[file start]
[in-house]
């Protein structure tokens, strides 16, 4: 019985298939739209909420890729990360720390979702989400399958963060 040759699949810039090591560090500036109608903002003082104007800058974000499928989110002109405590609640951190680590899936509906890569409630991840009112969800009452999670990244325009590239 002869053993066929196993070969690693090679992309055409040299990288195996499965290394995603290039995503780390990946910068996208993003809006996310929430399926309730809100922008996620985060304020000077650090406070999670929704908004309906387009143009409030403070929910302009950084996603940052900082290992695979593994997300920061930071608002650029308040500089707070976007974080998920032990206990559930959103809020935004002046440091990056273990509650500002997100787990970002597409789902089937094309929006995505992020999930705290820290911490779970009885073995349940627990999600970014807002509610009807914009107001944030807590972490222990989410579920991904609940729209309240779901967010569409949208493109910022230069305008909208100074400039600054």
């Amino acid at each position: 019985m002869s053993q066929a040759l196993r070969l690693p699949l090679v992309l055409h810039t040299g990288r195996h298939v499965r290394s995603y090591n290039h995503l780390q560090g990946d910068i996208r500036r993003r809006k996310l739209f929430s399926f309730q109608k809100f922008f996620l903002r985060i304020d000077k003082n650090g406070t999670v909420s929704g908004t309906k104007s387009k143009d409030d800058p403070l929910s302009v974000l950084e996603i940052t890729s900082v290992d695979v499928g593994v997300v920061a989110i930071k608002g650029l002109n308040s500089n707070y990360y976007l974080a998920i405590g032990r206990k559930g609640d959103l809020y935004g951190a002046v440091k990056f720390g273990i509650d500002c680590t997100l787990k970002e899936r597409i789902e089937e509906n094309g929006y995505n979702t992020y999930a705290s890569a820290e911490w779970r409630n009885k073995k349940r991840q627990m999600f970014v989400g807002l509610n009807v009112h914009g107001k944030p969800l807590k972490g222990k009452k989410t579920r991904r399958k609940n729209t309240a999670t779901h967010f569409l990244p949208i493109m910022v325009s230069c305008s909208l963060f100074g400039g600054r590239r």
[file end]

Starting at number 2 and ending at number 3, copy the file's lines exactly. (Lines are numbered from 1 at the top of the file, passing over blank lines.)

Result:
């Protein structure tokens, strides 16, 4: 019985298939739209909420890729990360720390979702989400399958963060 040759699949810039090591560090500036109608903002003082104007800058974000499928989110002109405590609640951190680590899936509906890569409630991840009112969800009452999670990244325009590239 002869053993066929196993070969690693090679992309055409040299990288195996499965290394995603290039995503780390990946910068996208993003809006996310929430399926309730809100922008996620985060304020000077650090406070999670929704908004309906387009143009409030403070929910302009950084996603940052900082290992695979593994997300920061930071608002650029308040500089707070976007974080998920032990206990559930959103809020935004002046440091990056273990509650500002997100787990970002597409789902089937094309929006995505992020999930705290820290911490779970009885073995349940627990999600970014807002509610009807914009107001944030807590972490222990989410579920991904609940729209309240779901967010569409949208493109910022230069305008909208100074400039600054």
């Amino acid at each position: 019985m002869s053993q066929a040759l196993r070969l690693p699949l090679v992309l055409h810039t040299g990288r195996h298939v499965r290394s995603y090591n290039h995503l780390q560090g990946d910068i996208r500036r993003r809006k996310l739209f929430s399926f309730q109608k809100f922008f996620l903002r985060i304020d000077k003082n650090g406070t999670v909420s929704g908004t309906k104007s387009k143009d409030d800058p403070l929910s302009v974000l950084e996603i940052t890729s900082v290992d695979v499928g593994v997300v920061a989110i930071k608002g650029l002109n308040s500089n707070y990360y976007l974080a998920i405590g032990r206990k559930g609640d959103l809020y935004g951190a002046v440091k990056f720390g273990i509650d500002c680590t997100l787990k970002e899936r597409i789902e089937e509906n094309g929006y995505n979702t992020y999930a705290s890569a820290e911490w779970r409630n009885k073995k349940r991840q627990m999600f970014v989400g807002l509610n009807v009112h914009g107001k944030p969800l807590k972490g222990k009452k989410t579920r991904r399958k609940n729209t309240a999670t779901h967010f569409l990244p949208i493109m910022v325009s230069c305008s909208l963060f100074g400039g600054r590239r």